From our talk, you can see that the User Interface is optimised for smartphone, tablet, desktop and TV - we believe that there are qualitatively different user interaction patterns in each form that it is important that you optimise for the different experiences, but for the developer experience it is not easy (or possible in some cases) to keep having to build one new app for each category of device that you want to target.
It must be noted, that a lot of tablet based apps work quite well on desktop devices, there are some unique differences that I can see from usage between the two. For example, lots of touch based tablet apps are built with horizontal scrolling as the primary mechanism for finding new content (think the NPR app, where you scroll left and right to find new stories), whilst on the desktop, many users appear to prefer the vertical scrolling of columns of data. This I believe is because it is more natural to swipe left and right with your finger, whilst it is easier to use your mouse scroll wheel on your desktop; this pattern for design was one that I explicitly made in the Desktop version of IO Reader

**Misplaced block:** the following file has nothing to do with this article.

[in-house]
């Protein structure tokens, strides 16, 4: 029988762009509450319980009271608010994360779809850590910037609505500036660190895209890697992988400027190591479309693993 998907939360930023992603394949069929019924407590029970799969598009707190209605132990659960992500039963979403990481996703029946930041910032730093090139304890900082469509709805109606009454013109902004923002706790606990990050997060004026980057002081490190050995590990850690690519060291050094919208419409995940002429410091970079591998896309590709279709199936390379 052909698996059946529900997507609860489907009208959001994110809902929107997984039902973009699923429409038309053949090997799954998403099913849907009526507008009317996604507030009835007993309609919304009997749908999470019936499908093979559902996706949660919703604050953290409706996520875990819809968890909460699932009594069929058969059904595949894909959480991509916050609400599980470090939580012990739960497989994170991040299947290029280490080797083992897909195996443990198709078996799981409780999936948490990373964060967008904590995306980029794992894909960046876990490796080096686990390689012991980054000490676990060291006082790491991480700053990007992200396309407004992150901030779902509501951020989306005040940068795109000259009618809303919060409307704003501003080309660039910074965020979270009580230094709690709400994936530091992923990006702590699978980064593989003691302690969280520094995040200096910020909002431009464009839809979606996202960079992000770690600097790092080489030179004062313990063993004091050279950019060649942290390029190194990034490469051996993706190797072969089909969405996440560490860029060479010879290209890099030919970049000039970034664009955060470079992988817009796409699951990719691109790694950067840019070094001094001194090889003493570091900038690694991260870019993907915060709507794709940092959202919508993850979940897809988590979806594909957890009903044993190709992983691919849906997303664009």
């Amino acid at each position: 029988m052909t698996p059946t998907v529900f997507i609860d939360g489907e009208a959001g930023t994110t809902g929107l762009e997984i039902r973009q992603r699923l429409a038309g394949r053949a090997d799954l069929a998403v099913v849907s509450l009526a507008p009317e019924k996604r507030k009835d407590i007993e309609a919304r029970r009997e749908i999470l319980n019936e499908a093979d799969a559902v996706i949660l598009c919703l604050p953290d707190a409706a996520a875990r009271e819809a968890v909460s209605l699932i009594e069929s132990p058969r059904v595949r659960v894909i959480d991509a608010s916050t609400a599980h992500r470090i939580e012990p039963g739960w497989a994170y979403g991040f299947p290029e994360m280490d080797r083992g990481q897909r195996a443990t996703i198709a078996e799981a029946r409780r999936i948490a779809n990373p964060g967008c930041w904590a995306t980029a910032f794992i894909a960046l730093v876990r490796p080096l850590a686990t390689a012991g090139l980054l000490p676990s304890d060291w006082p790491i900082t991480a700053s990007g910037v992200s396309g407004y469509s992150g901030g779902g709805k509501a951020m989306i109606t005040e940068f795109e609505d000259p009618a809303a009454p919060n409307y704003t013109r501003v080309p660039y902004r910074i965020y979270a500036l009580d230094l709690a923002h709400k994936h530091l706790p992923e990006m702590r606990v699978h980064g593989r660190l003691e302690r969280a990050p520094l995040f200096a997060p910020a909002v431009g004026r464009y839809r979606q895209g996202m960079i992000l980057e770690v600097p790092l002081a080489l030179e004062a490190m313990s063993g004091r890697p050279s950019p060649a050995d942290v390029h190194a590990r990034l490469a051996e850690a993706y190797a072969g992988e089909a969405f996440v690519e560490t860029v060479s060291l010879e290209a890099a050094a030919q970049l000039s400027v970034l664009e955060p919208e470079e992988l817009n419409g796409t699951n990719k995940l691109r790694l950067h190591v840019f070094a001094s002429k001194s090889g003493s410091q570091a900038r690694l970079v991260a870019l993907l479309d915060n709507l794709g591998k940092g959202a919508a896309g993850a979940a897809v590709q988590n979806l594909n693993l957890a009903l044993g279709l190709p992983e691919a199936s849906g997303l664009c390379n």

What are your experiences of developing for multiple formfactors? I would love to hear them, and your thoughts on runtime form-factor detection.
I lead the Chrome Developer Relations team at Google.
We want people to have the best experience possible on the web without
having to install a native app or produce content in a walled garden.
Our team tries to make it easier
for developers to build on the web by supporting every Chrome release, creating great content to support
developers on web.dev, contributing to MDN, helping to improve browser
compatibility, and some of the best
developer tools like Lighthouse, Workbox, Squoosh to name just a few.